A 370-year-old painting by the Flemish master, Peter Paul Rubens, was bought yesterday by Britain's National Gallery of Art with government money for nearly $6 million, eight times the previous record for a Rubens and the second-highest price for any painting in art history.
The painting, "Samson and Delilah," was put on display among the many other Rubenses in the venerable gallery on Trafalgar Square just a few hours after it was bought on behalf of the gallery by noted British art dealer Sir Geoffrey Agnew at a dramatic auction at Christie's here.
His successful bid of 2.3 million pounds sterling, nearly $5.5 million at yesterday's exchange rate, is the third-highest auction price in history, just 10,000 pounds sterling less than a Velazquez portrait of Juan de Pareja sold at auction here in 1970. With the addition of a 10 percent commission now charged by the auction house, the total price paid by British taxpayers of nearly $6 million is second only to the $6.4 million paid for J. M. W. Turner's "Juliet and Her Nurse" at Sotheby Parke Bernet in New York in May.
The enormous inflation in art prices at auctions in recent years is well illustrated by comparing this sale to the old Rubens record of just 275,000 pounds sterling -- about $650,000 at yesterday's exchange rate -- paid for "The Adoration of the Magi" at Sotheby's in London in 1959.
The money for "Samson and Delilah" comes from this year's National Gallery purchase grant from the government of just over $7 million. A spokesman for the gallery said it was pleased to get "this magnificent painting" which represented "an aspect of the painter's style not previously included in the gallery's collection."
The 6- by 7-foot canvas was believed to have been painted in 1610, when Rubens was 33 and had just returned, after nearly a decade in Italy, to Antwerp, where he made his home for most of the rest of his 63 years.
It is a somewhat unusual Rubens, dominated by large figures of Samson and Delilah in the foreground. Samson, his naked, muscular trunk glistening, is asleep, with his head in Delilah's lap, while a man cuts his hair. The brightly lit colors in the foreground, particularly a scarlet cloak flowing from Delilah's lap, contrast sharply with the dim background.
The large painting hung dramatically above the bank of telephones used to receive bids that were called in to Christie's main auction room, where they watched the auction on closed-circuit television and telephoned their bids.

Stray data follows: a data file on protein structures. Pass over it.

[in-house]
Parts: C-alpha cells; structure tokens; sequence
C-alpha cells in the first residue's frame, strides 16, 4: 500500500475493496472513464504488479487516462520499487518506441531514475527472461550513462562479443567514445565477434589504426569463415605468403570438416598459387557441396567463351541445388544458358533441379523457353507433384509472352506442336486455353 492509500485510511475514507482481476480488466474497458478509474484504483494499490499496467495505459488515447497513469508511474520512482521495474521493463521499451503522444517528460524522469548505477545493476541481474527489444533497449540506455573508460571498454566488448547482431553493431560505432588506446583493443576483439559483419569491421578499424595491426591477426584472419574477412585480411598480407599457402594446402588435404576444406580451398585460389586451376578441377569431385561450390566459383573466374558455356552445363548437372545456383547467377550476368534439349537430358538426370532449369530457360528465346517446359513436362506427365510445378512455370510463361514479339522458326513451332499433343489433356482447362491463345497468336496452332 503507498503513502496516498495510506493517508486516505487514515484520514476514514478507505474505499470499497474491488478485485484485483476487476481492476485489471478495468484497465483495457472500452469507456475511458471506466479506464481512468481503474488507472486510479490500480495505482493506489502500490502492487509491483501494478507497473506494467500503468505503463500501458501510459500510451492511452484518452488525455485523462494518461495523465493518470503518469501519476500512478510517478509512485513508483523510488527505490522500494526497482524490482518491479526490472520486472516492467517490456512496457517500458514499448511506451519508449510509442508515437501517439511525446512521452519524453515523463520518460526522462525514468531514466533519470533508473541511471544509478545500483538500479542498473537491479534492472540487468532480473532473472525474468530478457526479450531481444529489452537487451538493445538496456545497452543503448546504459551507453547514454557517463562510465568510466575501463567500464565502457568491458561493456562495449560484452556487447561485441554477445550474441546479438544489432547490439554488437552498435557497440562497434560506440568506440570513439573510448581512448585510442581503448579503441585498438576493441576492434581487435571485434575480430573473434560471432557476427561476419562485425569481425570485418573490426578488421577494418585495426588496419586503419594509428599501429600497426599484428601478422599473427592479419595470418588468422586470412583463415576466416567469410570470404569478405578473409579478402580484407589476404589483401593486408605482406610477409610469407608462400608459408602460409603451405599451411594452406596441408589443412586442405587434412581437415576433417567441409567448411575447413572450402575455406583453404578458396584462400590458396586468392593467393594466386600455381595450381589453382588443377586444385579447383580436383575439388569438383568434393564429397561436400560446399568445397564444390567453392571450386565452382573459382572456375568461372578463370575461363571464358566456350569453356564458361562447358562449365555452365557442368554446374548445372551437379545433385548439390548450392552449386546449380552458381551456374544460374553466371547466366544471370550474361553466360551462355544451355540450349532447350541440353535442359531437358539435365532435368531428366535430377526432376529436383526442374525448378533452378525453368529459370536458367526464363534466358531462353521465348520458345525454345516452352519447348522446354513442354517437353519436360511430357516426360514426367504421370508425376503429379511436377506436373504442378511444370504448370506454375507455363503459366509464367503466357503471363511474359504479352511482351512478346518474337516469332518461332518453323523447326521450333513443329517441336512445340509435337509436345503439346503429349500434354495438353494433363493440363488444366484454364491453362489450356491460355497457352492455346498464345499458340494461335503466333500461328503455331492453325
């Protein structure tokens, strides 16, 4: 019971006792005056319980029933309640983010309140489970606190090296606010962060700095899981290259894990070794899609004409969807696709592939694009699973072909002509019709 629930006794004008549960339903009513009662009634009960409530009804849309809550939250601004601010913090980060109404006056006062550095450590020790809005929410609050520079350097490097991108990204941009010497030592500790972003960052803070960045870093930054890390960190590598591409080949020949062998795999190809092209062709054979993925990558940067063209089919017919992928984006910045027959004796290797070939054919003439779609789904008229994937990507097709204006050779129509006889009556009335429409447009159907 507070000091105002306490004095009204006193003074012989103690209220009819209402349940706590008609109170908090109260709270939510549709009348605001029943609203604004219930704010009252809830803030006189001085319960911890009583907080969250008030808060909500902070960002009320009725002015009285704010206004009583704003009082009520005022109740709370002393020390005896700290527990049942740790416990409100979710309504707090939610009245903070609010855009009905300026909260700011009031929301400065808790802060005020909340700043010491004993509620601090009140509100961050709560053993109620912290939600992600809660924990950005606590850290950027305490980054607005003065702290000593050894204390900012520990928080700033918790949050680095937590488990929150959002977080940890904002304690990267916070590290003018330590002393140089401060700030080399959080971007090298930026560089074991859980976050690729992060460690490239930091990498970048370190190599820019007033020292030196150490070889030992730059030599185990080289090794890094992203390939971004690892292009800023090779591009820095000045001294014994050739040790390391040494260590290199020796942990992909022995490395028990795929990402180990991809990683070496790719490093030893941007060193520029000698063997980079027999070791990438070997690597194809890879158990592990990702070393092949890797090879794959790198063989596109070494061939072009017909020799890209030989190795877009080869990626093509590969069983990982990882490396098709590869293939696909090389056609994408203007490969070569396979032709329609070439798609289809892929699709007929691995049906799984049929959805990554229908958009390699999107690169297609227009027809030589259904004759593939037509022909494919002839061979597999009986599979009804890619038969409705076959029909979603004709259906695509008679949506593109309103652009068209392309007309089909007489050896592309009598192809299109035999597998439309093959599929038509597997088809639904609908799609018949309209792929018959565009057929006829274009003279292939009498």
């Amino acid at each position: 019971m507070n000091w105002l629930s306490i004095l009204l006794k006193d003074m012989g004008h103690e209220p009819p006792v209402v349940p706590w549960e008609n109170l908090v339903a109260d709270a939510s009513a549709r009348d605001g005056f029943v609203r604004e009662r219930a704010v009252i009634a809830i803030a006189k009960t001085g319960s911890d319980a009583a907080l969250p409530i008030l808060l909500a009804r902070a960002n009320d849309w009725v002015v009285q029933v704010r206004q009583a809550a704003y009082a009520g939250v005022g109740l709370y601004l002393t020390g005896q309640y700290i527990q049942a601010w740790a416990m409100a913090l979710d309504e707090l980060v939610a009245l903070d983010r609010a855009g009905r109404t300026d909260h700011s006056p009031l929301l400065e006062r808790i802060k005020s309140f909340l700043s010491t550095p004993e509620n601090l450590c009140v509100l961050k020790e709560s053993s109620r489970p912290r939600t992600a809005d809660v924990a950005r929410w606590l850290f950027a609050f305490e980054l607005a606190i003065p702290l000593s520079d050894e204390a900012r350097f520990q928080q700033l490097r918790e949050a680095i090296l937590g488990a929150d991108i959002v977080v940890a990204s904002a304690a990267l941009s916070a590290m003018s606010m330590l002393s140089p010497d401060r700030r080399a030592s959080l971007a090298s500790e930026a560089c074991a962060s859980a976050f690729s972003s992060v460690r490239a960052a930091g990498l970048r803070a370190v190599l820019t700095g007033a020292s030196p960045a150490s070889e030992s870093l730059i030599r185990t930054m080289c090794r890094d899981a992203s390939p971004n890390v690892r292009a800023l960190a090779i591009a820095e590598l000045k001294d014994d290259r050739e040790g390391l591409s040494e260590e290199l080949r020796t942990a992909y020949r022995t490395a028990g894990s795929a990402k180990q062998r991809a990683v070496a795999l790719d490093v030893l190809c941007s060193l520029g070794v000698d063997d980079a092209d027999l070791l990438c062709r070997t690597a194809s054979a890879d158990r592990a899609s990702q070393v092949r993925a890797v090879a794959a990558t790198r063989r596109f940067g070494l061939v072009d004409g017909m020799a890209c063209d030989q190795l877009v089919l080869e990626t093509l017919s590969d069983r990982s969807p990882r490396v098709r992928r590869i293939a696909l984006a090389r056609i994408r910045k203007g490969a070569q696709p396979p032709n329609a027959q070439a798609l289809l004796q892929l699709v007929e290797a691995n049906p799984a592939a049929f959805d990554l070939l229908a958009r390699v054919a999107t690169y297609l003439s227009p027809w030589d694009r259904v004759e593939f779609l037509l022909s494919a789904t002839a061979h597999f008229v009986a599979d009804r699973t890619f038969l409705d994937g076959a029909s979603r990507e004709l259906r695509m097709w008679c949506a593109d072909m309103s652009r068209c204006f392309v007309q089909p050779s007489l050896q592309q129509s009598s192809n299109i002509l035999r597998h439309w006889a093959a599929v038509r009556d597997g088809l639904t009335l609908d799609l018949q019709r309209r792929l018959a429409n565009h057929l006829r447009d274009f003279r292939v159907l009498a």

Agnew, who turned 72 today, was in the main room, bidding for "Samson and Delilah" by hand against an anonymous bidder using the telephone in the other room in a three-minute bidding duel. The painting was being sold by a European family whose identity was not revealed by Christie's.
"It was more or less the price I expected to pay," Agnew said later. "I have no idea who the other bidder was. All I know is the British public have a unique picture. It is a magnificent example of work of one of Europe's greatest artists. The country's taxpayers will find it fascinating if they go along to the gallery and have a look at it. I feel very honored to have been chosen to buy it. It is a rather nice feeling to have pulled it off. I will celebrate both my birthday and the buying of the painting tonight."
Most of the several hundred British taxpayers in the gallery during the two hours before closing time last night were equally enthusiastic.London postman Patrick Murphy said the painting was "worth every penny. It's brilliant. In a time of recession, it is a lot of money, but it is worth it." b
The biggest previous buy made by the gallery in recent years, Titian's "The death of Actaeon," -- bought for about $3.5 million in 1972, necessitated a public appeal to raise a million dollars needed to supplement the government grants available then.
The National Gallery's other Rubenses include "The Rape of the Sabine Women" and works painted by Rubens while he stayed in England in 1629 and 1630 as a diplomatic envoy accredited to the Dutch government but acting as an intermediary between Spain's King Philip and England's King Charles I. Rubens also made sketches here for an extraordinary group of paintings that still decorate the ceiling of Charles I's banquet hall in Whitehall.